In all cases, applicants of work residencies need a ?sponsoring employer? willing to offer them a labour contract which will have to be filed at the Immigrations Department along with the proof of registration of the employer at the Registry of Sponsors of Foreign Nationals. Self-employed applicants are not eligible for employment residency.
Employers sponsoring an applicant for a work residency do not have to go through labour certification (prove that they are not displacing argentine workers) nor they have to prove that the foreign nationals have high levels of professional skills or qualifications needed by the Argentine labour market. There are neither restrictions nor quotas of foreign employees that companies or individuals can hire. Therefore the regulations are quite relaxed in this respect.
Employers who wish to hire foreign nationals, as previously mentioned, must fulfill the registration at the RENURE and eventually immigrations could request the employer to prove sufficient economic capacity to pay the salaries of the sponsored worker. The salaries offered to foreign nationals by the employers must fulfill the minimum salary established by law or by the collective work agreements of the workers union.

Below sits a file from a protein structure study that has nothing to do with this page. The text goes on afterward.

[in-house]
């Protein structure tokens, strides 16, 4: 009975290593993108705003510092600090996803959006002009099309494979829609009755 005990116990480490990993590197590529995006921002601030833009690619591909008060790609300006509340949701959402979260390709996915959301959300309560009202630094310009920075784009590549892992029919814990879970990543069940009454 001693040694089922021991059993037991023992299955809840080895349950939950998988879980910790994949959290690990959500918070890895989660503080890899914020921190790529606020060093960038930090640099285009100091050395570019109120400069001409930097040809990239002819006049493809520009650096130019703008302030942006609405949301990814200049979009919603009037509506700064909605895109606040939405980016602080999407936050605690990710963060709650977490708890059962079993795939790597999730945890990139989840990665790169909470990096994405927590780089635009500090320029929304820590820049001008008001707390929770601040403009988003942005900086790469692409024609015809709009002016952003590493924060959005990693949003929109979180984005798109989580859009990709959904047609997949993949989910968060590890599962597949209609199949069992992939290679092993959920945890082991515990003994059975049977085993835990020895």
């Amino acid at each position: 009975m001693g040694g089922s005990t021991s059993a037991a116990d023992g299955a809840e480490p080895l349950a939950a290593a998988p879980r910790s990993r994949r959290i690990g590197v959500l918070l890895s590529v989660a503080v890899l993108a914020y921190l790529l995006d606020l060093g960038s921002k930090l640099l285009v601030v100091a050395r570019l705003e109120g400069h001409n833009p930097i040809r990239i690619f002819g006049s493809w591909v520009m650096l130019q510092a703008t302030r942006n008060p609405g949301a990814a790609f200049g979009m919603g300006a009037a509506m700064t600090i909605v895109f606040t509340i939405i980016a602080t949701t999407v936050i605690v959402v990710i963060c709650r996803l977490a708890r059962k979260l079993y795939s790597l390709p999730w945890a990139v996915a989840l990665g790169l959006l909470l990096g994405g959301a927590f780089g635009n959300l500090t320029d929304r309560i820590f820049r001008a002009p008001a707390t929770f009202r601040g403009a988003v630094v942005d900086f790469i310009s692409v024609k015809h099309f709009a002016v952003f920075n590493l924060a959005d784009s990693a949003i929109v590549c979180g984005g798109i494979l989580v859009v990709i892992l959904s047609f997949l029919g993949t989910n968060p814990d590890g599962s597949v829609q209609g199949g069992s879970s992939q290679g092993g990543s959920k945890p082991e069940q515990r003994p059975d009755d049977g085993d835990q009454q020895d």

It is required that all applicants submit their criminal records background check from the countries where they have lived during the past three years prior to the petition. Names recorded in these records must be complete and stated identically as the names in the applicants? passport.